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Journal Article

“I Need to Hurt You More”: Namibia’s Fight to End Gender-Based Violence

Hannah Britton and Lindsey Shook
Signs
Vol. 40, No. 1 (Autumn 2014), pp. 153-175
DOI: 10.1086/676896
Stable URL: http://www.jstor.org/stable/10.1086/676896
Page Count: 23
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“I Need to Hurt You More”: Namibia’s Fight to End Gender-Based Violence
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Abstract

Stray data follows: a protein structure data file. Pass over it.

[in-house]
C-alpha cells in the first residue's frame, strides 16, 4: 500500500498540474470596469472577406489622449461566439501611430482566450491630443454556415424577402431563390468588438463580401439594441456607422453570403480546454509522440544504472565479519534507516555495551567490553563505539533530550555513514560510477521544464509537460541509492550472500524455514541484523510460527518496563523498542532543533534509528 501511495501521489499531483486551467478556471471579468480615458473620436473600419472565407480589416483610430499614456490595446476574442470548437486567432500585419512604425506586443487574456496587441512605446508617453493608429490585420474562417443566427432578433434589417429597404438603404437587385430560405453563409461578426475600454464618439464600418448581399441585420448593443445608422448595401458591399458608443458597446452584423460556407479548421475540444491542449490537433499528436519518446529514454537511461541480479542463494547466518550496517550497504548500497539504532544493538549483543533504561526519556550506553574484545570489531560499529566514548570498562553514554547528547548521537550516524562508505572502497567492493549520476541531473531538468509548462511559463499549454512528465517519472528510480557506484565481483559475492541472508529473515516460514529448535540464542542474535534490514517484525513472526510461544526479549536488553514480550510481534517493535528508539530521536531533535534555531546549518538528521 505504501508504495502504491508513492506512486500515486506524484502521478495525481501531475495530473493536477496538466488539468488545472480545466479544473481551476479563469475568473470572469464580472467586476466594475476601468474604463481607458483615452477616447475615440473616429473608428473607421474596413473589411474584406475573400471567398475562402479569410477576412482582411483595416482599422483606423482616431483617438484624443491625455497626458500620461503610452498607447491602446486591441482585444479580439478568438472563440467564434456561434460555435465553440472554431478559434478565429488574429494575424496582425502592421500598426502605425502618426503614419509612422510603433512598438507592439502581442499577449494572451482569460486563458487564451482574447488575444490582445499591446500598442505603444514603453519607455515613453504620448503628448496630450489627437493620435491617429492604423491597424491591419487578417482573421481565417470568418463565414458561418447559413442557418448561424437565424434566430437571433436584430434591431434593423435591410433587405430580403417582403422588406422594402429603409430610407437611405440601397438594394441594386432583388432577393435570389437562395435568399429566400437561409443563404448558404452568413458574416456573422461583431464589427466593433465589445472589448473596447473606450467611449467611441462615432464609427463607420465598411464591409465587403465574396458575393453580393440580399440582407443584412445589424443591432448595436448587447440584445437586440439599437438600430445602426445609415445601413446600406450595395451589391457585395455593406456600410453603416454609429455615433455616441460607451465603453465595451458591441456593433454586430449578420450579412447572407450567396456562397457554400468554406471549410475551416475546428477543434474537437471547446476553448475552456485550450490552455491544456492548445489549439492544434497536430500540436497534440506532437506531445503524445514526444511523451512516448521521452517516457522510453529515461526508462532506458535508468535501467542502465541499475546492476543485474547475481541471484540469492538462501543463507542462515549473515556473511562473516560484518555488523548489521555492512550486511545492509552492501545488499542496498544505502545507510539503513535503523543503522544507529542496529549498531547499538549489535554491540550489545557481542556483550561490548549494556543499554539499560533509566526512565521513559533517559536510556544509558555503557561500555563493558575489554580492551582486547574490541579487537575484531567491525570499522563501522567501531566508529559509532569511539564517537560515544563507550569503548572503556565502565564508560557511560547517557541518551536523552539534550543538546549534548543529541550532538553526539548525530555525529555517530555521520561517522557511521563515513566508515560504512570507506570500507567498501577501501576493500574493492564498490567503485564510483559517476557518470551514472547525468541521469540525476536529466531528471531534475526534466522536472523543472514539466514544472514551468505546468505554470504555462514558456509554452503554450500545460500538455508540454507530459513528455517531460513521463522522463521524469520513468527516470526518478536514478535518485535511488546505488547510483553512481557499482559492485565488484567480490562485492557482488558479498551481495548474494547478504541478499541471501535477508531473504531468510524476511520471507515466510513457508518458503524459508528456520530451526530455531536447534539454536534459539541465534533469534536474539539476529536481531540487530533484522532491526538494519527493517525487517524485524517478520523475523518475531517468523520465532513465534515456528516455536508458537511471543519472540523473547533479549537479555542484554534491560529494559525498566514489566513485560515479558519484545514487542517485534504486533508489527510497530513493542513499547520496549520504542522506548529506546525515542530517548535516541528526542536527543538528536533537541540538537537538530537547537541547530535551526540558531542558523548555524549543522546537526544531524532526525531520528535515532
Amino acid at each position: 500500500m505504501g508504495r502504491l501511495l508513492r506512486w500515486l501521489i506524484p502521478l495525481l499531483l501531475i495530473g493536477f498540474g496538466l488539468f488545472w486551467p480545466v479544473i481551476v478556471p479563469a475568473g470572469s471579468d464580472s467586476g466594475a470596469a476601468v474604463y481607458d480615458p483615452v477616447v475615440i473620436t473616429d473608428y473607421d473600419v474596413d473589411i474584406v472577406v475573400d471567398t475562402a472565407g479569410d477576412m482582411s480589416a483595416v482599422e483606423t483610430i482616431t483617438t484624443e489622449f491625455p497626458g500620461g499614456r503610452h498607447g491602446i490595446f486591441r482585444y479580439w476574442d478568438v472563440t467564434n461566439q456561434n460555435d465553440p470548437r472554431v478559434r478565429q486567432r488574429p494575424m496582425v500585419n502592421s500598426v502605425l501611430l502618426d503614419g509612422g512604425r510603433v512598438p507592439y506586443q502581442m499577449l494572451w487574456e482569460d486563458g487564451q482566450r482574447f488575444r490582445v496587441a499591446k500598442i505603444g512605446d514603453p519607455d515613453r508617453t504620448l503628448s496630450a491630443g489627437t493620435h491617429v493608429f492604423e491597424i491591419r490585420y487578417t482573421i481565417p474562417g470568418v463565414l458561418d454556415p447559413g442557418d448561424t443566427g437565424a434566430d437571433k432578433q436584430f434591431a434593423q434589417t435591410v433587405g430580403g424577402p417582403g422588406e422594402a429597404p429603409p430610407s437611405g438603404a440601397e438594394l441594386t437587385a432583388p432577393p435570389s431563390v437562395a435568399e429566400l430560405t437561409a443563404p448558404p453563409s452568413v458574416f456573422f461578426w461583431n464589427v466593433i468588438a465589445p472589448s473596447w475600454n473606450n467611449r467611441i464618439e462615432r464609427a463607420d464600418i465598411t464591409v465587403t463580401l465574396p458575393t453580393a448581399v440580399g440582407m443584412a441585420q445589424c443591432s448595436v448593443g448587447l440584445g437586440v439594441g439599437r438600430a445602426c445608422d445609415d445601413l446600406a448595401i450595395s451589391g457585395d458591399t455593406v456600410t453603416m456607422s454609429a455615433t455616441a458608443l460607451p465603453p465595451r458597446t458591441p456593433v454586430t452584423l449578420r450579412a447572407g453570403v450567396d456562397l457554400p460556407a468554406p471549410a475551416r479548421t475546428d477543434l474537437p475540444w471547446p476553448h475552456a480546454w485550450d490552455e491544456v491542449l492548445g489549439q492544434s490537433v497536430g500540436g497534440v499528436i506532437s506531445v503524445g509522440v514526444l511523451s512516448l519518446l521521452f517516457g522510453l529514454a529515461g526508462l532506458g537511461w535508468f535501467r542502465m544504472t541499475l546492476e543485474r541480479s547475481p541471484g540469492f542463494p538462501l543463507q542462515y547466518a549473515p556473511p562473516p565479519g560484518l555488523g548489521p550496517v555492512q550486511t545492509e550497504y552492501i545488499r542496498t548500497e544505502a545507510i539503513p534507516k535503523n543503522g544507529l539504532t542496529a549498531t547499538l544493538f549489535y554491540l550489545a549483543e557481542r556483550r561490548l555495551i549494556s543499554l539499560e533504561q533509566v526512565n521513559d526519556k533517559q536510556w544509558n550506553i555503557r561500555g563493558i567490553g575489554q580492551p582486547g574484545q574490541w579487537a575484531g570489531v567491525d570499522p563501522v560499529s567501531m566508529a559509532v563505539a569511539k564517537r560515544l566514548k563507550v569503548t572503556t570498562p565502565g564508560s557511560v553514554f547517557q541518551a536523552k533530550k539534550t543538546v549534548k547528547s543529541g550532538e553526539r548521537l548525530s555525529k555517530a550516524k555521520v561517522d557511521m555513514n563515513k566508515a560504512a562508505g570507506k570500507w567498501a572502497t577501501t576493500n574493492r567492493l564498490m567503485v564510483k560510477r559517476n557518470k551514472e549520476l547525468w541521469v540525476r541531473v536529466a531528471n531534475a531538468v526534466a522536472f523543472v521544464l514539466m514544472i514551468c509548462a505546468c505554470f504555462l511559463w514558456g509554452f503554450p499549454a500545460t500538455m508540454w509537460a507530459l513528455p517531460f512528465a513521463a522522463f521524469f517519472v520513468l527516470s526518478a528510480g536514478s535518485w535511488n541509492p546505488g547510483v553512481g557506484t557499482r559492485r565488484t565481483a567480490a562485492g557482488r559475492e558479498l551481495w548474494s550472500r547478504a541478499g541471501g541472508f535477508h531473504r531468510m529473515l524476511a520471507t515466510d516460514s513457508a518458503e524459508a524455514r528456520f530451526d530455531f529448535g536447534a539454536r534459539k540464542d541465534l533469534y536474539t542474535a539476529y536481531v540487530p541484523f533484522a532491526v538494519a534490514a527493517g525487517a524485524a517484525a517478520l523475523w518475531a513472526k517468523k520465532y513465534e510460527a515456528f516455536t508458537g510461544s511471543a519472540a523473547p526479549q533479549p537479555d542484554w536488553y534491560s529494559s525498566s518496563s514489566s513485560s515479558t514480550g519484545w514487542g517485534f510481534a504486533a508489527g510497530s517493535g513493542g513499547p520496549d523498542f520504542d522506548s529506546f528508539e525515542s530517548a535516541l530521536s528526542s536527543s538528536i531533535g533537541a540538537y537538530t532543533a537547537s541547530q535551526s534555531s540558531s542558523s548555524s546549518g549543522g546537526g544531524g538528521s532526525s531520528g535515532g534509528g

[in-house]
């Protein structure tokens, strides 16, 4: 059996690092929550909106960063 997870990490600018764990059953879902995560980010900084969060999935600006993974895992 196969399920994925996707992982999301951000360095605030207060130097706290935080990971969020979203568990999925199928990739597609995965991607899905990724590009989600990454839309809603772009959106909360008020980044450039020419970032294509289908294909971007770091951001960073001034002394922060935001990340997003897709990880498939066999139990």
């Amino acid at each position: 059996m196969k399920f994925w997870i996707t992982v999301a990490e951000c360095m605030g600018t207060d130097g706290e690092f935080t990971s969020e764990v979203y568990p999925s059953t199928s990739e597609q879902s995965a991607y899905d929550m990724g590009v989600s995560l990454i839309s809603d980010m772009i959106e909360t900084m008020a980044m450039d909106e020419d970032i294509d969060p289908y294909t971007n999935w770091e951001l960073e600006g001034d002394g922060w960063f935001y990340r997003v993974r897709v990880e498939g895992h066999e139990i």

AbstractWhile international attention has focused on genocidal rapes in several recent African conflicts, Namibia is emblematic of the equally important, and often overlooked, postconflict situations in which gender-based violence is both persistent and widespread. Namibia represents another pattern seen in many newly democratized African states as well: there is a disjuncture between, first, the progressive nature of recent legislation; and, second, the national gender scripts that are widely espoused and that continue to impede efforts to address gender-based violence and gender inequalities. This article argues that the persistent fissure between progressive legislation and regressive rhetoric vis-à-vis gender-based violence is linked to a legacy of silence and state-directed amnesia about past abuses. It is also linked to a legacy that places the struggle for gender equality second to the struggle for national liberation. These legacies have fostered an environment in which women’s issues are publicly celebrated but privately constrained. The article further argues that classic rape myths and ideas about the degrees of rape—assumptions that certain acts constitute “worse” forms of rape—began with colonial laws, continued through the liberation struggle, and are still present within societal attitudes about rape. These patterns affect how governments and women’s movements address the intractable problem of gender-based violence.

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